Black smoke has appeared from the chimney of the Sistine Chapel, indicating Roman Catholic cardinals have not yet elected a new pope.
All eyes are on the chimney leading from the Sistine Chapel
The smoke came after a morning session of voting, on the second day of the process known as a conclave.
The 115 cardinals are shut off from the outside until they choose a successor to John Paul II, who died on 2 April.
Up to four ballots are held each day, and the ballot papers are burned in a stove after every second vote.
Chemicals are added to colour the smoke - black smoke signals failure to agree on a candidate, while white smoke means a new pope has been chosen.
This time the white smoke will be accompanied by the ringing of the bells of St Peter's Basilica.
Onlookers initially celebrated, thinking they had seen white smoke
The black smoke appeared just before noon (1000 GMT) after a morning session of two votes.
The BBC's Peter Gould in Rome reports there was some confusion among those gathered in St Peter's Square, as the smoke at first appeared white or light grey.
Then, as the bells of the Basilica began chiming at noon, more smoke started to emerge from the chimney, leading many people to think that a Pope had been elected. After a couple of minutes of total confusion, the smoke gradually turned black.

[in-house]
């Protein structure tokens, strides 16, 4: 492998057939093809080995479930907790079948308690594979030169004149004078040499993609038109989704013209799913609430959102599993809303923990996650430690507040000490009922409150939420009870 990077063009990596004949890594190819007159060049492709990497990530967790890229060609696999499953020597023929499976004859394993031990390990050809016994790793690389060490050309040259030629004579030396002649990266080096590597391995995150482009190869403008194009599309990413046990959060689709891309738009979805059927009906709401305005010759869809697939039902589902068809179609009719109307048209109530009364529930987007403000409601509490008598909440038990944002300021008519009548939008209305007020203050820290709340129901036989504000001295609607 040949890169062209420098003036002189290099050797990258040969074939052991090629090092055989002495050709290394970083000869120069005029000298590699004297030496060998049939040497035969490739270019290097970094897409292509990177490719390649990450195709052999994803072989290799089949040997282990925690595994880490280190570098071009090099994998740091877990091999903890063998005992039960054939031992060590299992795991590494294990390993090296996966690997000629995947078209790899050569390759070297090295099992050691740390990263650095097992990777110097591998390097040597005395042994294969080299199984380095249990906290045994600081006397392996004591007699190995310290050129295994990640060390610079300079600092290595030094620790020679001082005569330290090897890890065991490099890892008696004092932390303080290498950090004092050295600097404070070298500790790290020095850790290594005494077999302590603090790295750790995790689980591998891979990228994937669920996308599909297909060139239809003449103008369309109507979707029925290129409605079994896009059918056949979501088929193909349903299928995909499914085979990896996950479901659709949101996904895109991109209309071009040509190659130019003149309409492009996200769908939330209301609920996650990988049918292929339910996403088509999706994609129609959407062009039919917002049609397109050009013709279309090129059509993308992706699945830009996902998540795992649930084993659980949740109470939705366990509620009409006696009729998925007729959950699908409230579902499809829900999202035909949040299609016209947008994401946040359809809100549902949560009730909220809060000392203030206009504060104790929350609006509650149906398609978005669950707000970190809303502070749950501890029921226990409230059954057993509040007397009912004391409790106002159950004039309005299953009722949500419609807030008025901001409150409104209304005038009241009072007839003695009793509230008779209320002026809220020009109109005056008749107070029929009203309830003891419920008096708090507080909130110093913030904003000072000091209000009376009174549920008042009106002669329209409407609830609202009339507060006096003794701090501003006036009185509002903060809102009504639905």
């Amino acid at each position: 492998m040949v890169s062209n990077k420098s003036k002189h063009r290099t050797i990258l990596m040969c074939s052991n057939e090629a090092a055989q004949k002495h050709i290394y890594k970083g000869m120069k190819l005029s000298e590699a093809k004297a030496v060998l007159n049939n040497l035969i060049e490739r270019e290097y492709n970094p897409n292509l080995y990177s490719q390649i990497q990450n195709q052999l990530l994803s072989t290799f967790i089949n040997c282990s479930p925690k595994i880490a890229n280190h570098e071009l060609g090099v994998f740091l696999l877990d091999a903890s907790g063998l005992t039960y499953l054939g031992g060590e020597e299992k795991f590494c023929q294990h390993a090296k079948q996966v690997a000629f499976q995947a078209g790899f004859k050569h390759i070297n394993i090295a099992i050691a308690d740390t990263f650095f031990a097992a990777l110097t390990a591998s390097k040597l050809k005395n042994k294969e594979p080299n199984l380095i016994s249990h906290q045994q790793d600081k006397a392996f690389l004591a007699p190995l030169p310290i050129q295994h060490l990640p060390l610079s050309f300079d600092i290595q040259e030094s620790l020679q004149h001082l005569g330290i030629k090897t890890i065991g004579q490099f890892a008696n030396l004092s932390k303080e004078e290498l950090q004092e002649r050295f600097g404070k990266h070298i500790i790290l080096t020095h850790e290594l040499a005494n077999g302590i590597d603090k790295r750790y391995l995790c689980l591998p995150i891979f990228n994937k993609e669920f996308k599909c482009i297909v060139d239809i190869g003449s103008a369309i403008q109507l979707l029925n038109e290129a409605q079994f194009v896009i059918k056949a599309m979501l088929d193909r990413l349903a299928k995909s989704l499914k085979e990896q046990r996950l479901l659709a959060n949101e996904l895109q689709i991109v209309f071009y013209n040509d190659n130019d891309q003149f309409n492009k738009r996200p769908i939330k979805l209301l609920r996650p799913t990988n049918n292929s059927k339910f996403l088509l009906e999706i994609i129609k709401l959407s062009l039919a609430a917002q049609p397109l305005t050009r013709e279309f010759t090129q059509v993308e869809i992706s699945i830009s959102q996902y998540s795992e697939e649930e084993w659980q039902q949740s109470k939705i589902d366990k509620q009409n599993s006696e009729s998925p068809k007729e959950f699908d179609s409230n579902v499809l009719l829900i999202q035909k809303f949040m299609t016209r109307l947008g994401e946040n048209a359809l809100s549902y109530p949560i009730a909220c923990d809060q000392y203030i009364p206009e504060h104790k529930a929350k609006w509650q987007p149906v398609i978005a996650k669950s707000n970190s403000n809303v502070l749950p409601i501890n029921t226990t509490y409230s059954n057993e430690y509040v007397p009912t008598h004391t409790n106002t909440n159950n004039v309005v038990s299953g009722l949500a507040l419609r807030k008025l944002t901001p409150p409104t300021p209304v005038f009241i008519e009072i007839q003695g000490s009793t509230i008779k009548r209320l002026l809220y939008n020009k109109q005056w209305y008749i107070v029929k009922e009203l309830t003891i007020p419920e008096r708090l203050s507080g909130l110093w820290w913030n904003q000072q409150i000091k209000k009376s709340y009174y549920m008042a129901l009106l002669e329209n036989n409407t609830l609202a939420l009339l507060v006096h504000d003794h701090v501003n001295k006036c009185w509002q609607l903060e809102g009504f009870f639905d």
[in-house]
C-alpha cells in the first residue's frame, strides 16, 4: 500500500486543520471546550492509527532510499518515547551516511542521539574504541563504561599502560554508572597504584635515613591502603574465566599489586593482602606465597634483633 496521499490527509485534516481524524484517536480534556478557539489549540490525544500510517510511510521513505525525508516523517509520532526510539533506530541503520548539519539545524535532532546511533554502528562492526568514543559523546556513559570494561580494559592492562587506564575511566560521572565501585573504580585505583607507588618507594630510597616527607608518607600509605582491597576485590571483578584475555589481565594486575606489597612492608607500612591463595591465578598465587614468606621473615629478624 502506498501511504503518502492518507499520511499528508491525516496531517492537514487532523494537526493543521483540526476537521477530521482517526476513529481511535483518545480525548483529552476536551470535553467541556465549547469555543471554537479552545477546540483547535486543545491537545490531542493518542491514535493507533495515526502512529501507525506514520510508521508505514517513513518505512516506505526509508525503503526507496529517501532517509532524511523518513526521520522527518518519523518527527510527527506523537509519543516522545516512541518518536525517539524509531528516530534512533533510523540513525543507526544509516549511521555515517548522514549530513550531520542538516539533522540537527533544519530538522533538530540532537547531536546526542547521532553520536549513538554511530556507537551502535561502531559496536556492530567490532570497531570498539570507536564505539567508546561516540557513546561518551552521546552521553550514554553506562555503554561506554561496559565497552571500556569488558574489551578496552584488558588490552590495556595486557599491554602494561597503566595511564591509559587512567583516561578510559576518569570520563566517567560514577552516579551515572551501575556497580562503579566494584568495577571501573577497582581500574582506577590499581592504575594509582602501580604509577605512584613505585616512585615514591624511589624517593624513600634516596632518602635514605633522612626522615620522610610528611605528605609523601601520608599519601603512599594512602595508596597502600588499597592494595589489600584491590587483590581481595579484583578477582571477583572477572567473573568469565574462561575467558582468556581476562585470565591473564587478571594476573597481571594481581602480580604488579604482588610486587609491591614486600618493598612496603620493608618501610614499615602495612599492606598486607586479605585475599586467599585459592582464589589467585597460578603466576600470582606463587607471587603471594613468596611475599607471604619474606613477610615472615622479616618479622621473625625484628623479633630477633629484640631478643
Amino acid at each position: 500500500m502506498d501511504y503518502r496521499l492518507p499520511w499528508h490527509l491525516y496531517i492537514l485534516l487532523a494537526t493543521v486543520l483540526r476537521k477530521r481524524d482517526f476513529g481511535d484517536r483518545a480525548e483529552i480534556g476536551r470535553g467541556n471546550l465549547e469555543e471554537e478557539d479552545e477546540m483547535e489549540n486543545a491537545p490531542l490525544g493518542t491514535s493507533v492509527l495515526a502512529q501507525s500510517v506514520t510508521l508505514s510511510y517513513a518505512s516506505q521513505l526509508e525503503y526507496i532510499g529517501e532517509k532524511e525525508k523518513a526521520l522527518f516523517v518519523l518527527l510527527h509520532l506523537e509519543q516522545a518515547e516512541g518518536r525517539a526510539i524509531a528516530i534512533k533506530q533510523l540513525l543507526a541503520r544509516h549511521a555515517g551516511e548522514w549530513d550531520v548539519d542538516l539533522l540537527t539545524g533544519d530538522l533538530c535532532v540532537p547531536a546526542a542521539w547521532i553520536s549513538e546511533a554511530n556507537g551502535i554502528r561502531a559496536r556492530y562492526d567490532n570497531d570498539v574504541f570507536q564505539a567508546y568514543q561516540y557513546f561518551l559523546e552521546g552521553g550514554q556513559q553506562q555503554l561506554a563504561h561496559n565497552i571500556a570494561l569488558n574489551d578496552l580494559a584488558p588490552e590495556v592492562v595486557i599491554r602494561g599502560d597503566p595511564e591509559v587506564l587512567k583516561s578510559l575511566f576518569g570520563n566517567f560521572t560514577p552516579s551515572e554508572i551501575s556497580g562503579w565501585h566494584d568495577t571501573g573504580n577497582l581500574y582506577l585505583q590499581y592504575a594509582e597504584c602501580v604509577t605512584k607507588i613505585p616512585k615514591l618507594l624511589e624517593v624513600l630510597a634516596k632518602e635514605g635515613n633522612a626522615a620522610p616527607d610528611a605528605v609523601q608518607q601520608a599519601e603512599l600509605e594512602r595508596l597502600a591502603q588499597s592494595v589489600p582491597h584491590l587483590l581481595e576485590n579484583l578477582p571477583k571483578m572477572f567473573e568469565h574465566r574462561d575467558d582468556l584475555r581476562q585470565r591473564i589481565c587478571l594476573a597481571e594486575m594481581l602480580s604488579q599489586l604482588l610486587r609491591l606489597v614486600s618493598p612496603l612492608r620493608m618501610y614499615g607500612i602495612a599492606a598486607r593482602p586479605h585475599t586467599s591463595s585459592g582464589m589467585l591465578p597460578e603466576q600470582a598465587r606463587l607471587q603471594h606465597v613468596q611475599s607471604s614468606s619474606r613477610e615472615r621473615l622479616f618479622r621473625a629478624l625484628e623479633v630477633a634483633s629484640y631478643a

Further smoke - either black or white - is expected at 1900 (1700 GMT). But, if a new pope is elected in the first vote of the afternoon session, the white smoke could come earlier.
115 cardinals take part
Two other eligible cardinals are too ill to attend
Must be aged under 80
Come from 52 countries
58 from Europe
Italy (20) and US (11)
0730: Cardinals celebrate Mass in hotel
0900: Morning voting starts
1600: Afternoon voting starts
1200 & 1900: Ballot papers burned, generating smoke
All times local (GMT+2)
The cardinals re-entered the Sistine Chapel on Tuesday morning after beginning conclave on Monday. They spent the night in a hotel within the Vatican's walls.
Black smoke appeared on Monday evening, although it had not been certain that the cardinals would even hold a ballot on the first day of the conclave.
Experts had predicted that even if they did so the chance of a pope being elected on the first ballot was extremely remote.
Strict security measures have been imposed to ensure the secrecy of the conclave is kept.
Parts of the Vatican have been sealed off, and all staff who will come into contact with the cardinals have taken a vow not to divulge anything of what they see or hear.
Mobile phones, newspapers and television are banned, and the Sistine Chapel has been swept to check for bugging devices.